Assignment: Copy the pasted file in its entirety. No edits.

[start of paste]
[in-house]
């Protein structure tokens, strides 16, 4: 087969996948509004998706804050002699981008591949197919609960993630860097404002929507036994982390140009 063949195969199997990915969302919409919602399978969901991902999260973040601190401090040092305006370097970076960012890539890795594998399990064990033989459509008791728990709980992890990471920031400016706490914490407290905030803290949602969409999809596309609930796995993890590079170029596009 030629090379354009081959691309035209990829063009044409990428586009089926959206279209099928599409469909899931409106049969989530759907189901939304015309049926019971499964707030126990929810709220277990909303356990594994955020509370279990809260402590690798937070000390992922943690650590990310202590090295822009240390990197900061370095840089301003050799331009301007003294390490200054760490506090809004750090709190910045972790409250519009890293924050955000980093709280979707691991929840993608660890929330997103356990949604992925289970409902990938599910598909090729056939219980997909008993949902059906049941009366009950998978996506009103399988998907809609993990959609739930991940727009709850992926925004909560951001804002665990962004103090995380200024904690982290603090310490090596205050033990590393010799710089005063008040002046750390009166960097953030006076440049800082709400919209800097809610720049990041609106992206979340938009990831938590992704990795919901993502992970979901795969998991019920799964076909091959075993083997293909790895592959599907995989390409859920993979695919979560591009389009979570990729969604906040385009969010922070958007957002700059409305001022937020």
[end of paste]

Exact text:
[in-house]
């Protein structure tokens, strides 16, 4: 087969996948509004998706804050002699981008591949197919609960993630860097404002929507036994982390140009 063949195969199997990915969302919409919602399978969901991902999260973040601190401090040092305006370097970076960012890539890795594998399990064990033989459509008791728990709980992890990471920031400016706490914490407290905030803290949602969409999809596309609930796995993890590079170029596009 030629090379354009081959691309035209990829063009044409990428586009089926959206279209099928599409469909899931409106049969989530759907189901939304015309049926019971499964707030126990929810709220277990909303356990594994955020509370279990809260402590690798937070000390992922943690650590990310202590090295822009240390990197900061370095840089301003050799331009301007003294390490200054760490506090809004750090709190910045972790409250519009890293924050955000980093709280979707691991929840993608660890929330997103356990949604992925289970409902990938599910598909090729056939219980997909008993949902059906049941009366009950998978996506009103399988998907809609993990959609739930991940727009709850992926925004909560951001804002665990962004103090995380200024904690982290603090310490090596205050033990590393010799710089005063008040002046750390009166960097953030006076440049800082709400919209800097809610720049990041609106992206979340938009990831938590992704990795919901993502992970979901795969998991019920799964076909091959075993083997293909790895592959599907995989390409859920993979695919979560591009389009979570990729969604906040385009969010922070958007957002700059409305001022937020």